Chasing the Beer Scene in Stratford, Ontario

Ontario Street is the main drag of downtown Stratford, with everything from bars and cafes to chocolatiers and kilt shops // Photo by B. Alcer

Ontario Street is the main drag of downtown Stratford, with everything from bars and cafes to chocolatiers and kilt shops // Photo by B. Alcer

Minneapolis–St. Paul has been ranked as “the best” on several national lists. It’s not surprising. We have abundant green space, a sophisticated bike lane and trail system, world-class theaters, and a wide variety of boutiques, high-end restaurants and, of course, breweries.

Now, imagine all that the Twin Cities have to offer and squish it down from a metro of 1 million people to a town of 30,000. That’s Stratford, Ontario.

Per capita, Stratford has everything a savvy traveler appreciates, on a scale that can be fully experienced and appreciated over a long weekend getaway. Home to North America’s largest Shakespeare festival, Stratford is also gaining popularity as a provincial mecca for slow-food locavores and craft beer aficionados. With the American dollar strong again over its Canadian cousin, there’s never been a better time to taste what this little hamlet on the Ontario prairie has to offer.

The Festival Theater is the crown jewel of the Stratford Festival, featuring a traditional three-quarter thrust stage, perfect for Shakespearean productions // Photo by D. Hodges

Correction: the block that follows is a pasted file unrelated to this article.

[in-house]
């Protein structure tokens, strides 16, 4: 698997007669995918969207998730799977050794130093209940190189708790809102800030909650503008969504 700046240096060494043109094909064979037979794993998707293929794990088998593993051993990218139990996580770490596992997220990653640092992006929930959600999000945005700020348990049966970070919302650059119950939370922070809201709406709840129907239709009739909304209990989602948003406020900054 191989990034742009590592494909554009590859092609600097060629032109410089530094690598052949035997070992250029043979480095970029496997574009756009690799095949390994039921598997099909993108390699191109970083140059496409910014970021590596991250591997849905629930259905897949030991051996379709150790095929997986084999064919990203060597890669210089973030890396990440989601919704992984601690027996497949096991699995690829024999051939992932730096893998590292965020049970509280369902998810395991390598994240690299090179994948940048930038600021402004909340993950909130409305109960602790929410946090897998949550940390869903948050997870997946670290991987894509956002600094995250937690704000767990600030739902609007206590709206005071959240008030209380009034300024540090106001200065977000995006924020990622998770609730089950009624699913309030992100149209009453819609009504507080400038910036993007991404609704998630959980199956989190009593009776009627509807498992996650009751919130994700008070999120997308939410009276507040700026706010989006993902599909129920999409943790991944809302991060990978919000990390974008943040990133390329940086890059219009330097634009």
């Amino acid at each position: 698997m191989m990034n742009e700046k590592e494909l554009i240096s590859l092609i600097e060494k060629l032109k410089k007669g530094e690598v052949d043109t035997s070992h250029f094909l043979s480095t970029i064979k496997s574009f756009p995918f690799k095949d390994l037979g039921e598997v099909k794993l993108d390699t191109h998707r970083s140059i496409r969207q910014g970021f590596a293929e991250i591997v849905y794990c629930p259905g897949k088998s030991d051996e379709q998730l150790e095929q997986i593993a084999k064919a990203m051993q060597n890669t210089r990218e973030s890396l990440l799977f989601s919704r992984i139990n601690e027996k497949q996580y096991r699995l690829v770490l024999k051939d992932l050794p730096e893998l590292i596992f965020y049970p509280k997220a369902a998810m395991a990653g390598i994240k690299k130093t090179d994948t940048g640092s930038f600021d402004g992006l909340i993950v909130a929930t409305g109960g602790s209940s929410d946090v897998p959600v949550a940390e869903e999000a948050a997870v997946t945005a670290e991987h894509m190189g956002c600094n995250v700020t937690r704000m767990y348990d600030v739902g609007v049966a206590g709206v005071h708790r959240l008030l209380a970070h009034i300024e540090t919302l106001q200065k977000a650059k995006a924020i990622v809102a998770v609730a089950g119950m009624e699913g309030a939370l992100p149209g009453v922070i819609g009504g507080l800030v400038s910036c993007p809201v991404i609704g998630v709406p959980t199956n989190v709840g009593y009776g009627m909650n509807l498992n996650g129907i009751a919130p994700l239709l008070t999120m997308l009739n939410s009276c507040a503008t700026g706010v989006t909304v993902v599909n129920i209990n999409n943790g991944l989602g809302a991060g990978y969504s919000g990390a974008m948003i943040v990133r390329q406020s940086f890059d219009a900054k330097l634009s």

The Festival Theater is the crown jewel of the Stratford Festival, featuring a traditional three-quarter thrust stage, perfect for Shakespearean productions // Photo by D. Hodges

The Stratford Festival, which runs from May to October, has been attracting theater patrons to Ontario from around the world for the last 63 years. Minnesota has had ties with the festival since it began in the early 1950s; Tyrone Guthrie, longtime artistic director and founder of the Guthrie Theater, was the Stratford Festival’s first artistic director.

Stratford has four theaters scattered across the city: the Festival (the largest, pictured above and featuring a thrust stage), the Avon (a traditional proscenium), the Tom Patterson (smaller thrust stage), and the Studio (a blackbox). In a given season, the festival will feature a dozen plays from traditional Shakespeare to Chekov to Rodgers and Hammerstein, with a company of resident actors each playing multiple parts.